More than 20 years of research with disabled children, young people and their families has highlighted the need for the different professionals and services that support them to work more closely together. The British policy and legal framework for 'joined up working' has never been stronger. However, there has been an assumption that multi- or inter-agency working will inevitably be a 'good thing' for families. This paper discusses findings from a 3-year research project which looked at both the process and impact of multi-agency working on families with a disabled child with complex health care needs. Interviews with 25 parents and 18 children and young people who used six developed, multi-agency services were carried out. Findings suggested that the services had made a big difference to the health care needs of disabled children but were less able to meet the wider needs of the child and the family â€“ particularly in relation to social and emotional needs. Multi-agency working appeared to make some positive, but not significant, differences to the lives of families.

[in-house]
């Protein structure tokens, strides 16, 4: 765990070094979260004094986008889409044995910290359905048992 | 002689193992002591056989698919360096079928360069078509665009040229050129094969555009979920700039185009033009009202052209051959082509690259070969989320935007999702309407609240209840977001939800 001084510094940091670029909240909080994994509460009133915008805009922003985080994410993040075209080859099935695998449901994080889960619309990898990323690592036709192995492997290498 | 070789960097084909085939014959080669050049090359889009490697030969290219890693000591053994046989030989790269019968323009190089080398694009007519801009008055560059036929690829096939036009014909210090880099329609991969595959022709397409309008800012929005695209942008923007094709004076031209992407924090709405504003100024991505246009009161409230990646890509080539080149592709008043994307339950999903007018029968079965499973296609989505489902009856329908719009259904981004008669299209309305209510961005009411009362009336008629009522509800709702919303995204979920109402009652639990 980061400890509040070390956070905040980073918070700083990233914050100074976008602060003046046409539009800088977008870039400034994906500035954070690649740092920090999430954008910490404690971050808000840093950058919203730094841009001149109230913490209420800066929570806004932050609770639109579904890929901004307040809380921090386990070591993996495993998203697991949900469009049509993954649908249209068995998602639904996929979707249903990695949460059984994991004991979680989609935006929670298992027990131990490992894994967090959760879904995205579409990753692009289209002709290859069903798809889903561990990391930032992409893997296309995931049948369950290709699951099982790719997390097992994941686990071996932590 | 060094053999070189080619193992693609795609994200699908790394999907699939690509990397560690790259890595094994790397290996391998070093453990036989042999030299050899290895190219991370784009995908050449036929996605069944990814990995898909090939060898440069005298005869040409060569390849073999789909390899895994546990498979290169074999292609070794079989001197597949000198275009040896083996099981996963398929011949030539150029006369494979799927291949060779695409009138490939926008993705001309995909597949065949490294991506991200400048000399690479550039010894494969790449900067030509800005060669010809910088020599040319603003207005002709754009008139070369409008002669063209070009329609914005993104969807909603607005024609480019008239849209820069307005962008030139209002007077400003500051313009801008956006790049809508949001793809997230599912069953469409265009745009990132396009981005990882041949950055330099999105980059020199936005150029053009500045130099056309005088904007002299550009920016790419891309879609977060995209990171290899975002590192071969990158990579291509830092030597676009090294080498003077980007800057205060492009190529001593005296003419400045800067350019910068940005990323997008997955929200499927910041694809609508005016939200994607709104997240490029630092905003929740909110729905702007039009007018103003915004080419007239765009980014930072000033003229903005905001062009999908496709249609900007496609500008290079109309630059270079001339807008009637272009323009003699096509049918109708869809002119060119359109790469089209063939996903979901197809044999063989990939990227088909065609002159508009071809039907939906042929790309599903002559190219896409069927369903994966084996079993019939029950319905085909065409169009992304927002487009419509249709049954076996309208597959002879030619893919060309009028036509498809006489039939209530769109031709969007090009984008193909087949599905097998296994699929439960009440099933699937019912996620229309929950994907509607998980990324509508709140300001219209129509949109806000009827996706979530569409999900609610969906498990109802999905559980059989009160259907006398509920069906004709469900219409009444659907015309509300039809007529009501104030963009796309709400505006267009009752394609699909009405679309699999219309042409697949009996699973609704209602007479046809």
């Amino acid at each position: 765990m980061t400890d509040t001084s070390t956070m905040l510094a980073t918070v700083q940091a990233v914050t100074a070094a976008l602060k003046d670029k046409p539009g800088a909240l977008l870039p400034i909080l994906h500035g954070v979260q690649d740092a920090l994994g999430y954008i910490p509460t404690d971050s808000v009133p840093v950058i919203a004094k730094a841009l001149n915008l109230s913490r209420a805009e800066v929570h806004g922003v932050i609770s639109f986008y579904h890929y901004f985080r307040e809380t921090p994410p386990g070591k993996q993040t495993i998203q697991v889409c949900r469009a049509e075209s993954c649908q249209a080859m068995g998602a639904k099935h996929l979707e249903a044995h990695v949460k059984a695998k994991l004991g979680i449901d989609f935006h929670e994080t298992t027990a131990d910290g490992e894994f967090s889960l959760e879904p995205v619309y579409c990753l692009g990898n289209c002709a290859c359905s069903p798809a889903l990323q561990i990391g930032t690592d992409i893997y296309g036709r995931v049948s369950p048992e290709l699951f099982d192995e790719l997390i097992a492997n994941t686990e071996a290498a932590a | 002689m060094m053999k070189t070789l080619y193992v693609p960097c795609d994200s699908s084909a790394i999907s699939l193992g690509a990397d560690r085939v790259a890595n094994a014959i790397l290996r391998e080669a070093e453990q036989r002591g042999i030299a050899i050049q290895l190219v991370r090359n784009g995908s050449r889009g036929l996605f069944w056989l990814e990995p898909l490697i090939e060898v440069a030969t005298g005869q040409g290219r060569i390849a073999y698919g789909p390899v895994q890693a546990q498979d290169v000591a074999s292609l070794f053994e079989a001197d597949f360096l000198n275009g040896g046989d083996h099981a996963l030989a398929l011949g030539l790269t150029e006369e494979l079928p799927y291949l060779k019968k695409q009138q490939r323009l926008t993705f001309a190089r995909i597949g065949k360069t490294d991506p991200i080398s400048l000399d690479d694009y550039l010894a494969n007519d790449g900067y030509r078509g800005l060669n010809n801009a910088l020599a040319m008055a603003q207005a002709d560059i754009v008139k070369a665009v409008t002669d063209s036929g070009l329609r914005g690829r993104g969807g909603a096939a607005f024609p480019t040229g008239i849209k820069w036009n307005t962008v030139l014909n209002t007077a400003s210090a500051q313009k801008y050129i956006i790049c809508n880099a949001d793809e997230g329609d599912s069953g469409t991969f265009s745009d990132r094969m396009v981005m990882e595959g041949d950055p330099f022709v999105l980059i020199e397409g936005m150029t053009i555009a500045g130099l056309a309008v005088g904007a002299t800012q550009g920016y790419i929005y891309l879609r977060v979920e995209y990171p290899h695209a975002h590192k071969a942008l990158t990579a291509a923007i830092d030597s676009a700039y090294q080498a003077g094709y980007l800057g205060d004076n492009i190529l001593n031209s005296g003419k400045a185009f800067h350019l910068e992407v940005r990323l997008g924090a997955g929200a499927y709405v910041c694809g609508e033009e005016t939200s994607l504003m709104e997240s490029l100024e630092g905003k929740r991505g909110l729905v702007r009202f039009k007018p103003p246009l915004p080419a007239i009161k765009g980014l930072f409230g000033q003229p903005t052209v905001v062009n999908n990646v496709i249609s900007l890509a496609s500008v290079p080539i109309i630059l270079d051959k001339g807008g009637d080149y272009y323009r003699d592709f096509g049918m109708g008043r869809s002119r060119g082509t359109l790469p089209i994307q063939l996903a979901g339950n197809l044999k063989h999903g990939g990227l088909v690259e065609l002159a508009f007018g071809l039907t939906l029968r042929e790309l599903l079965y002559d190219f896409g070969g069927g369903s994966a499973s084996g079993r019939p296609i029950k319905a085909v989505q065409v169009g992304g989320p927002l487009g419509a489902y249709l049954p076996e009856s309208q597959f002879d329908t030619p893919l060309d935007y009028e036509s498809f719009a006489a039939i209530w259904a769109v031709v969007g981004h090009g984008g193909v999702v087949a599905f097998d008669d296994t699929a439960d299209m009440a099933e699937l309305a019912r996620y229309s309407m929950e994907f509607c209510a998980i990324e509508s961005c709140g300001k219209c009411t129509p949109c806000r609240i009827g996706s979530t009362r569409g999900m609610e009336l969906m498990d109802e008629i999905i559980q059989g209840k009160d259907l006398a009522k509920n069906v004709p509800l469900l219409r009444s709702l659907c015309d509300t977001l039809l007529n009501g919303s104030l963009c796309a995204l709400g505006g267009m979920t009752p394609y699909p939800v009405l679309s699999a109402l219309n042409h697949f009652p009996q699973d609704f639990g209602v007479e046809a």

|Translated title of the contribution||The proof of the pudding: what difference does multi-agency working make to families with disabled children with complex health care needs?|
|Pages (from-to)||229 - 238|
|Number of pages||12|
|Journal||Child and Family Social Work|
|Publication status||Published - Aug 2005|
Bibliographical notePublisher: Blackwell
Other identifier: 3